Why Would I Want a Subsonic Filter?
Most people who are a fan of bass find it difficult to exclude subsonic frequencies from their music. Because that is where the window-rattling pleasure lies. But this may mean that they must constantly repair their subwoofers.
Although subsonic notes have fantastic sound quality, when they become excessive, they might harm your device.
Your subwoofer may be overtaxed by too many loud bass thuds and degrade much more quickly than it otherwise would.
Is a Subsonic Filter Necessary?
It can be advantageous to utilize a subsonic filter if the audio contains material that produces a distorted sound. Before using such a choice, it is advised to take the following into account:
- Type of subwoofer: A subsonic filter can guard against harm from low-frequency sound waves to your subwoofer and speakers. If your speakers or subwoofers aren’t made to withstand harmful frequencies, you should employ such a feature to stop them from blowing up.
- You can notice a rattling sound when listening to music with a lot of low audio frequencies or sound effects. As a result, this function will assist you in avoiding these types of noise.
- Room acoustics: If you use a strong subwoofer in a small vehicle or room, the bass will be reflected by the acoustics, and you will hear a rattling sound as a result. As a result, you also need to apply a subsonic filter in that scenario.
Should I use a Subsonic Filter on a Sealed Box?
On a sealed box speaker system, a subsonic filter is typically not required or advised. Without the need for extra filtering, sealed box designs naturally offer low-frequency roll-off characteristics that effectively suppress very low frequencies.
The air confined inside the enclosure gives sealed box speaker systems acoustic compliance. Low frequencies below the system’s resonant frequency gradually roll off as a result of this compliance’s high-pass filtering effect.
As a result, the speaker cannot reproduce extremely low frequencies, such as subsonic or infrasonic content, due to the sealed box design.
Applying a subsonic filter to a sealed-box speaker system can not provide many advantages and even have an unfavorable impact.
Is the High Pass Filter the Same as the Subsonic Filter?
Yes, in essence, a subsonic filter is a high-pass filter. Both phrases are frequently used synonymously to refer to a filter that attenuates or eliminates frequencies below a particular cutoff point while permitting frequencies beyond that point to pass through.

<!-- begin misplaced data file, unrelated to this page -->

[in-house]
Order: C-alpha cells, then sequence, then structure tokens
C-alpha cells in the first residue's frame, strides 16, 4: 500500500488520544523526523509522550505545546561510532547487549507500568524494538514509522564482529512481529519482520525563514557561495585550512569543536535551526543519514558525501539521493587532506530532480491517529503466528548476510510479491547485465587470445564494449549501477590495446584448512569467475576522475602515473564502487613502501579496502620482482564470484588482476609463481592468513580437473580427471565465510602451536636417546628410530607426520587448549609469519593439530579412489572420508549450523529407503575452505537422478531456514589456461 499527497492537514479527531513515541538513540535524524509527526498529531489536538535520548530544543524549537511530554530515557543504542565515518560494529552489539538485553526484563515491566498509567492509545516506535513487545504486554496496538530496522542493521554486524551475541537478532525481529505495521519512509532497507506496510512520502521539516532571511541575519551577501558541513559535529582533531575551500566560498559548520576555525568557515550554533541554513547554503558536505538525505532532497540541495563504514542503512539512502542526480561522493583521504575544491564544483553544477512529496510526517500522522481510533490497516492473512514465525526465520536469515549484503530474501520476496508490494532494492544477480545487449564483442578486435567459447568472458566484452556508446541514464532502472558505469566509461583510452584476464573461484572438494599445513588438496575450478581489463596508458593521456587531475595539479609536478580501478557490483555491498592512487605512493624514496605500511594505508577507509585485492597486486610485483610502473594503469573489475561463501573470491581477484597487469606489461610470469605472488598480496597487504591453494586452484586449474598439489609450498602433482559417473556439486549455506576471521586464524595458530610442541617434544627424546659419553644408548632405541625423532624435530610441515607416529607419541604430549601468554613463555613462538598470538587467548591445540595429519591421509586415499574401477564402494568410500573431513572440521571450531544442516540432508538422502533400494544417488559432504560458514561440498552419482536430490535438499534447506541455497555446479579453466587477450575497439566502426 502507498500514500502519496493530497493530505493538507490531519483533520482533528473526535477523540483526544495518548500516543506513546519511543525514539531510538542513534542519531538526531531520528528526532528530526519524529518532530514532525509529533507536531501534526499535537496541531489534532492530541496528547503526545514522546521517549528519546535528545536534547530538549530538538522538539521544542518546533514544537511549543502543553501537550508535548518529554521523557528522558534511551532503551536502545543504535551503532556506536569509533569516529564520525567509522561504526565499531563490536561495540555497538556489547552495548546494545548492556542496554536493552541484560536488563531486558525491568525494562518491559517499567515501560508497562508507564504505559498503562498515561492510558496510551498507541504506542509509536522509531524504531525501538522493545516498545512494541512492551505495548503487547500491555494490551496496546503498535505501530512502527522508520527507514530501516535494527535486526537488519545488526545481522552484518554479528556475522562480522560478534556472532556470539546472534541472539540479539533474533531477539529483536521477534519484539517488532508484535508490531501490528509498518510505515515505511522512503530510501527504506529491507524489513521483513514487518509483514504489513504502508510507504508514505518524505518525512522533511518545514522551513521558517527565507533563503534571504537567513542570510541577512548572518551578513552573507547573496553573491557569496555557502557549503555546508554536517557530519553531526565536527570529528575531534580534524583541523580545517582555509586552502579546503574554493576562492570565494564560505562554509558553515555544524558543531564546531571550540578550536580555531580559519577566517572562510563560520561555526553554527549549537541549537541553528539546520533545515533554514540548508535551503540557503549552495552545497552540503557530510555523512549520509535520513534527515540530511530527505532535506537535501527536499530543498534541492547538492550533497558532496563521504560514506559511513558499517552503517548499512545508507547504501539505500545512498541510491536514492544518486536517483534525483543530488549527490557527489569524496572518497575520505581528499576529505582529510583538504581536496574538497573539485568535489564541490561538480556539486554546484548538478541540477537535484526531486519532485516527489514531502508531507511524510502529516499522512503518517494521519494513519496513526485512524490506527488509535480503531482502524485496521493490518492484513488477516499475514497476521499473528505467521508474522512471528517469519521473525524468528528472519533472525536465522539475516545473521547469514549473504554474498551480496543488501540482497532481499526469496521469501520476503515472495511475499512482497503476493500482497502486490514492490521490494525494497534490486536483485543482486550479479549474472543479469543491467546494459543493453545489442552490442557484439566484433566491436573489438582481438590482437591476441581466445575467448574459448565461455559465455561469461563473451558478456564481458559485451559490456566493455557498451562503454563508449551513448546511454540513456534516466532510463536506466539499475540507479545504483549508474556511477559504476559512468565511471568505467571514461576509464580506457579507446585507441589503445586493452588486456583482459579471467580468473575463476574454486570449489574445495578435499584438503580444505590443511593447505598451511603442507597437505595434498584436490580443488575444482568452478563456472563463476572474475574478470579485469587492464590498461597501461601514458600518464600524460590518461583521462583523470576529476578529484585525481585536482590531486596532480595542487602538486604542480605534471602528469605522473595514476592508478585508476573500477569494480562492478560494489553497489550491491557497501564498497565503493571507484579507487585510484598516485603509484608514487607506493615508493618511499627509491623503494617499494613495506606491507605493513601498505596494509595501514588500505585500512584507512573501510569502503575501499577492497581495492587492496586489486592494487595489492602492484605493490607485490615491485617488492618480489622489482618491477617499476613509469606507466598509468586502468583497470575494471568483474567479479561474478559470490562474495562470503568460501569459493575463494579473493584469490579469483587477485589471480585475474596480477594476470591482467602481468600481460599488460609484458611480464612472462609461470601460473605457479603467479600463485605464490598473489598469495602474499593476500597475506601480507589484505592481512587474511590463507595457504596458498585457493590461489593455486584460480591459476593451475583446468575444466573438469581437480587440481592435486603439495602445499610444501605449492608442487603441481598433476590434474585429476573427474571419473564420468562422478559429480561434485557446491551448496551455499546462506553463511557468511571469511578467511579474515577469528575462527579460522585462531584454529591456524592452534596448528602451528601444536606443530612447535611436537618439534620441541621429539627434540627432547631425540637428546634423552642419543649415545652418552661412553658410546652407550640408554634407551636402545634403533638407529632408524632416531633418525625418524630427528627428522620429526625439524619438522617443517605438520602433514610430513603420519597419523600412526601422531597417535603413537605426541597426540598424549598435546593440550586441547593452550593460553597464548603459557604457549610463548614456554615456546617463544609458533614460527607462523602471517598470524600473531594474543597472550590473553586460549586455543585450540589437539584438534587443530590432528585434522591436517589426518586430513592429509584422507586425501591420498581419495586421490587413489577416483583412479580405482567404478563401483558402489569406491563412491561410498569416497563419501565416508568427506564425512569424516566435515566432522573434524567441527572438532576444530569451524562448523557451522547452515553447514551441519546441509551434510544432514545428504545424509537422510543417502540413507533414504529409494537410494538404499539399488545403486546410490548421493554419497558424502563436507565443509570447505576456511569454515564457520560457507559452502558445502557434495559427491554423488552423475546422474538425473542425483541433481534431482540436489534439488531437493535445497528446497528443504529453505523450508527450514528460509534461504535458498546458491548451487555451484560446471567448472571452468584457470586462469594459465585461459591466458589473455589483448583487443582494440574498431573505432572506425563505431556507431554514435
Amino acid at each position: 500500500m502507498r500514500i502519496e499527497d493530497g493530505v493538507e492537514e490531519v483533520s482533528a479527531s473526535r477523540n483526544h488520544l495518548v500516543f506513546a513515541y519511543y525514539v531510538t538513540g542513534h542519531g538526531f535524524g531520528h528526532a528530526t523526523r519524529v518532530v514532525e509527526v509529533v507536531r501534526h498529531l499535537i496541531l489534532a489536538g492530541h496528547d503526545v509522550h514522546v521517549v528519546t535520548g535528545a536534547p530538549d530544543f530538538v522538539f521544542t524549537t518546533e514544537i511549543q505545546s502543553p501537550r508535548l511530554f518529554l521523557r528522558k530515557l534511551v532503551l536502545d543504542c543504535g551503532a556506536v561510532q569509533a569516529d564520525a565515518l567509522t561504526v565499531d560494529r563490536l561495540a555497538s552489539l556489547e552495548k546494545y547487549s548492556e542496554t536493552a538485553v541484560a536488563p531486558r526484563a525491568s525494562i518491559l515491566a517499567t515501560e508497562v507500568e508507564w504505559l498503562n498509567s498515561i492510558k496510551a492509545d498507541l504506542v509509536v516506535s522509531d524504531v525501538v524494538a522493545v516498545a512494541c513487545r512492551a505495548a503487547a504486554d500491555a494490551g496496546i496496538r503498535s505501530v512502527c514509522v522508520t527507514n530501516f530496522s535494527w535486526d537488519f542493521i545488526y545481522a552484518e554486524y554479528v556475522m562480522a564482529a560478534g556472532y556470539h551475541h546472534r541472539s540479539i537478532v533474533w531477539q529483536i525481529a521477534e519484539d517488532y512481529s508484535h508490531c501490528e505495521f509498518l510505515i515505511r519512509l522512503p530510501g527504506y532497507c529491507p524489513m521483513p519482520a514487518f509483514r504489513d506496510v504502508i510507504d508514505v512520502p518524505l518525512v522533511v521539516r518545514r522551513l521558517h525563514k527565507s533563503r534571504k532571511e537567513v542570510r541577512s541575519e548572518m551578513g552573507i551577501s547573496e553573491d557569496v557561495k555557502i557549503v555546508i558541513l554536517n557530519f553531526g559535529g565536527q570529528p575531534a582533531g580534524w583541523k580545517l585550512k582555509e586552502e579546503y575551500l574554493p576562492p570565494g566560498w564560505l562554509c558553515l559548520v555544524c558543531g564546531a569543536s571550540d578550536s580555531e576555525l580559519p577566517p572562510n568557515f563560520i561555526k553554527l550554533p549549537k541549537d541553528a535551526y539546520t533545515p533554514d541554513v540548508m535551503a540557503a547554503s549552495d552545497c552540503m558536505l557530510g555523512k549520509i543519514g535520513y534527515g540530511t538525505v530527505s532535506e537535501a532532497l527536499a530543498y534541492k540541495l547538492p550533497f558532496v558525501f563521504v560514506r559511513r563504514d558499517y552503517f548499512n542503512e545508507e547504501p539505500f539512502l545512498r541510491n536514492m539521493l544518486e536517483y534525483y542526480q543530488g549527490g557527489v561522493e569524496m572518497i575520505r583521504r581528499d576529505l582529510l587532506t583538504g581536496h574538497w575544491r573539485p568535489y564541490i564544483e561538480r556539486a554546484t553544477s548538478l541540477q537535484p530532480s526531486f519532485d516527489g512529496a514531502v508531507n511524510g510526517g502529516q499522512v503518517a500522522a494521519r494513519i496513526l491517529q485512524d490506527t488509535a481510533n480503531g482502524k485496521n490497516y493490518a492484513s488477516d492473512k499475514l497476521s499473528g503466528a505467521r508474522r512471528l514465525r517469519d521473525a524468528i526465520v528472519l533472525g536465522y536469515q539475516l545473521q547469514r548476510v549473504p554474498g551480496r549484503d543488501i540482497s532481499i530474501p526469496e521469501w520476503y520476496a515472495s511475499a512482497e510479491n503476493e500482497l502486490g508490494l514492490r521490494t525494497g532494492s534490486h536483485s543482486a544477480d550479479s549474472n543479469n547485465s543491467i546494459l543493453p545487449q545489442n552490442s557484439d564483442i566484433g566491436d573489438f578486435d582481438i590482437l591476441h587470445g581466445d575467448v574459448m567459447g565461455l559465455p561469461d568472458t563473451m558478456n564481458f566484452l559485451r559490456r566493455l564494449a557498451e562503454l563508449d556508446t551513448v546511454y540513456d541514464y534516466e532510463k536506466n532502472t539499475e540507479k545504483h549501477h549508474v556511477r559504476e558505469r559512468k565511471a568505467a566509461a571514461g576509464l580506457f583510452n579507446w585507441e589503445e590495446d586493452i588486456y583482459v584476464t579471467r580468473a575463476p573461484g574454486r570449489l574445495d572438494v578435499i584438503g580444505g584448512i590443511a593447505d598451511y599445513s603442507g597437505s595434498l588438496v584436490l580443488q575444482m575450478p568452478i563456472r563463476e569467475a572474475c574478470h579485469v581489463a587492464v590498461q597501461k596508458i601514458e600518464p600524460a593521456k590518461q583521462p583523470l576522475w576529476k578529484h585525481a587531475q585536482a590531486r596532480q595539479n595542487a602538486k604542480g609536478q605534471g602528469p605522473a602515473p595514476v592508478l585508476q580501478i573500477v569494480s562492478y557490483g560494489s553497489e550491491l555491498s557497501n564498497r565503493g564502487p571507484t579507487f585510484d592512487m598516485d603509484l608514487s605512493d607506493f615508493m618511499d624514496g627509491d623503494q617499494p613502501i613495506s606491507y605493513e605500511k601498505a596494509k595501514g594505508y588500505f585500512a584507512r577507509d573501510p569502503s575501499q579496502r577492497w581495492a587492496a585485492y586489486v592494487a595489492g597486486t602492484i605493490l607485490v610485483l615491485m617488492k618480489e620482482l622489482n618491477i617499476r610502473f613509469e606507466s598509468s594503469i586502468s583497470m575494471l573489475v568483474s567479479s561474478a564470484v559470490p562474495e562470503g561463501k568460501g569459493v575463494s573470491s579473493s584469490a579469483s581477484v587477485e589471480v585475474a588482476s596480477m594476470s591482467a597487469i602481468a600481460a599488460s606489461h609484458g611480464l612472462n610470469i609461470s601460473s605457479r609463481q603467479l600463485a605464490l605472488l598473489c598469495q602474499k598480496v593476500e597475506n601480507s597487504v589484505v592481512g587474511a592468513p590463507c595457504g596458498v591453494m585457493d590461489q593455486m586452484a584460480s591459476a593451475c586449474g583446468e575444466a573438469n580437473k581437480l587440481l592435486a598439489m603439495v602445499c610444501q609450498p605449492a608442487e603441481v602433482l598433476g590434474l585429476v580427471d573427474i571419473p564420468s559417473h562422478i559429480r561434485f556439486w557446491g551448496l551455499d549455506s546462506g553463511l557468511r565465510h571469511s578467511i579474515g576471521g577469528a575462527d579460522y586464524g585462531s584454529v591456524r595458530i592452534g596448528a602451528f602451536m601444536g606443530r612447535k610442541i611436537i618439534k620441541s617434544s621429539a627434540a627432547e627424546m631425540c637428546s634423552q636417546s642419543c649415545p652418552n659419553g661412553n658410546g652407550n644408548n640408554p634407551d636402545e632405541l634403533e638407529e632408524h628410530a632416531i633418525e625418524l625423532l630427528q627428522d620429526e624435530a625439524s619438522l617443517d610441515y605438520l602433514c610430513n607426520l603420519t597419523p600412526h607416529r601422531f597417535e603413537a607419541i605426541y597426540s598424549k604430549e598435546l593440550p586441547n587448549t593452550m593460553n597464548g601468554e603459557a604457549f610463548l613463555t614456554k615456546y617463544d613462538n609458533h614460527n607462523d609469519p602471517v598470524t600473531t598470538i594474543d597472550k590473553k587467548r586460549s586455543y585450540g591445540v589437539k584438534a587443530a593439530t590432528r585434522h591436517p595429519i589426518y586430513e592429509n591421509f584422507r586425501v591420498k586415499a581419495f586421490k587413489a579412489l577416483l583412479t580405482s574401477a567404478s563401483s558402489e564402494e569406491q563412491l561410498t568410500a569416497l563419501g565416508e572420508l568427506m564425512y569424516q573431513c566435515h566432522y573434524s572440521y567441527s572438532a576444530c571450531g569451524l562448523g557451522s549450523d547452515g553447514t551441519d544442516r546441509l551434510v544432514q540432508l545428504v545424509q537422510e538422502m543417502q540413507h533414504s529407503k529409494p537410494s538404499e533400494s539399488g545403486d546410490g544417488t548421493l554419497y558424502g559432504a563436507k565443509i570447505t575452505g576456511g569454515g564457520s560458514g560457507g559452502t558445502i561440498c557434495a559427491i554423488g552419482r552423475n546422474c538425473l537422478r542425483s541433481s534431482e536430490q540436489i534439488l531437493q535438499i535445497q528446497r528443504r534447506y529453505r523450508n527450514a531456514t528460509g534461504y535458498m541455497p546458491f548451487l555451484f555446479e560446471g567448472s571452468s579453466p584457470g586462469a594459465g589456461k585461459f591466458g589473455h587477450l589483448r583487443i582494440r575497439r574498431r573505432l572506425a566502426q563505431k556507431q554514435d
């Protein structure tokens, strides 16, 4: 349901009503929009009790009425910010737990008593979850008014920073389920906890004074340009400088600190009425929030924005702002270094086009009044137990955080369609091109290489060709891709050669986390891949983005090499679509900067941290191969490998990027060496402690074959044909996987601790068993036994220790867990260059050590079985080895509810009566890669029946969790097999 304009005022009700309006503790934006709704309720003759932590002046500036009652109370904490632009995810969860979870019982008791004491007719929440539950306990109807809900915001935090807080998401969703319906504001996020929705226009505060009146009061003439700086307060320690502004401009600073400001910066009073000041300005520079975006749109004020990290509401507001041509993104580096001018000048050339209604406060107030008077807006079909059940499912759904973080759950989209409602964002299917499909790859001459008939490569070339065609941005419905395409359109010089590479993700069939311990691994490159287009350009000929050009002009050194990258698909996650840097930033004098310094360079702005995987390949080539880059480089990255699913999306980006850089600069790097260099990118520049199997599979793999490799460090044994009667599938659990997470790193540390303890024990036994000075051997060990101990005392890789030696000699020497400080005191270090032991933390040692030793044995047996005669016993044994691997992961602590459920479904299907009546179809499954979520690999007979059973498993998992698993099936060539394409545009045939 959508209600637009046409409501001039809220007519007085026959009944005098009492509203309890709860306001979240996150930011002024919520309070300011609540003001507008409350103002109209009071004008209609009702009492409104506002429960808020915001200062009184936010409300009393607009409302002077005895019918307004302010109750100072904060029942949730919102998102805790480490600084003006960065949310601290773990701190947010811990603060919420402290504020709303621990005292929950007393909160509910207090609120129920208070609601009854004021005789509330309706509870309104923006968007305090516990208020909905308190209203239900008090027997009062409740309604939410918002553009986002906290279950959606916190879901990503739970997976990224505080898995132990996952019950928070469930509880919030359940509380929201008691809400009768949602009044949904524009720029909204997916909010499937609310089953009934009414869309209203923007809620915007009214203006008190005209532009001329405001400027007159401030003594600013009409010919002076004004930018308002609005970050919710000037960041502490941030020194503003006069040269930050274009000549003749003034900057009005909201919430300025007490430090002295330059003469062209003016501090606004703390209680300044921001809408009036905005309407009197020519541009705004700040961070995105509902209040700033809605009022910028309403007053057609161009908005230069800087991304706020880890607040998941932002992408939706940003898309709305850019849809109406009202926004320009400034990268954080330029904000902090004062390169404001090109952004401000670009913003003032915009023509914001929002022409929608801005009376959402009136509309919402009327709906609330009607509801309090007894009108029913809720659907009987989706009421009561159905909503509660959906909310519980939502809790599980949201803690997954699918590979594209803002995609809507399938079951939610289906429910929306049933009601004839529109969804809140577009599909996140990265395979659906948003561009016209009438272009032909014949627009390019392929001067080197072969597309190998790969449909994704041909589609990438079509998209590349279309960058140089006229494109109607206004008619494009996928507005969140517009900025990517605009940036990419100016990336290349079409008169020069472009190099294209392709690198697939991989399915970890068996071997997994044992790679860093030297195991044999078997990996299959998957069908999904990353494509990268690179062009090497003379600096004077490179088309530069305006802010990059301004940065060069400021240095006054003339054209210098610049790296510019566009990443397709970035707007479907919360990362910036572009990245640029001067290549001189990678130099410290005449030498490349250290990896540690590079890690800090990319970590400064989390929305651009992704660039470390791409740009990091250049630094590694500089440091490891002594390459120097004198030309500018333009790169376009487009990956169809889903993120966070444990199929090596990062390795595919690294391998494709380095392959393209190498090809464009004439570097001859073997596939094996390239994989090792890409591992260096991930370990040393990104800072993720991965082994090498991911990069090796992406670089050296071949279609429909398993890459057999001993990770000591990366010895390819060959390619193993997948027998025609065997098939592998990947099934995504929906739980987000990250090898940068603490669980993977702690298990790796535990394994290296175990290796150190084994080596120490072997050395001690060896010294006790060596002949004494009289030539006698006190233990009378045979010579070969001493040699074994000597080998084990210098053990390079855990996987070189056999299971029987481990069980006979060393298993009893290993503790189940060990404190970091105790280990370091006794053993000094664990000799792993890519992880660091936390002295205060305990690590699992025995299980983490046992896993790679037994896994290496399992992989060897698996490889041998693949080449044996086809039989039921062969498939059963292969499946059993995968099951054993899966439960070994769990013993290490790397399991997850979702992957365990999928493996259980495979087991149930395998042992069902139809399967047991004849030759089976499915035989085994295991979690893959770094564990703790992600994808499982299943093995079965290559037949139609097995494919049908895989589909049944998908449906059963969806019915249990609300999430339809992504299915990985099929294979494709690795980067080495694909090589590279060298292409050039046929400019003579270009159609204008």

In audio engineering and signal processing, the term “high-pass filter” is more frequently used to refer to filters that eliminate low-frequency components so that higher frequencies can pass. It is a general phrase that covers a range of filter designs and uses.
However, the phrase “subsonic filter” refers exclusively to a high-pass filter that is used to filter out subsonic frequencies, which are extremely low-frequency noises that fall below the human hearing threshold (usually below 20 Hz).
Subsonic filters are made to reduce or eliminate certain infrasonic frequencies to avoid problems like mechanical stress, speaker distortion, and power loss.
Subsonic filters can therefore be viewed as a particular kind of high-pass filter that specifically targets subsonic or infrasonic frequencies, notwithstanding a little difference in their utilization.
Subsonic filters are audio filters intended to eliminate or attenuate sounds below a particular cutoff frequency. They are often used in audio systems, especially in home theaters, sound reinforcement systems, and recording studios. To set a subsonic filter, it is important to think about the content and start with a safe setting.
Set the subsonic filter’s initial setting to 30 Hz, evaluate the sound, adjust the cutoff frequency if necessary, and test different audio content to ensure the filter settings are effective in a variety of situations. A subsonic filter is necessary if the audio contains material that produces a distorted sound.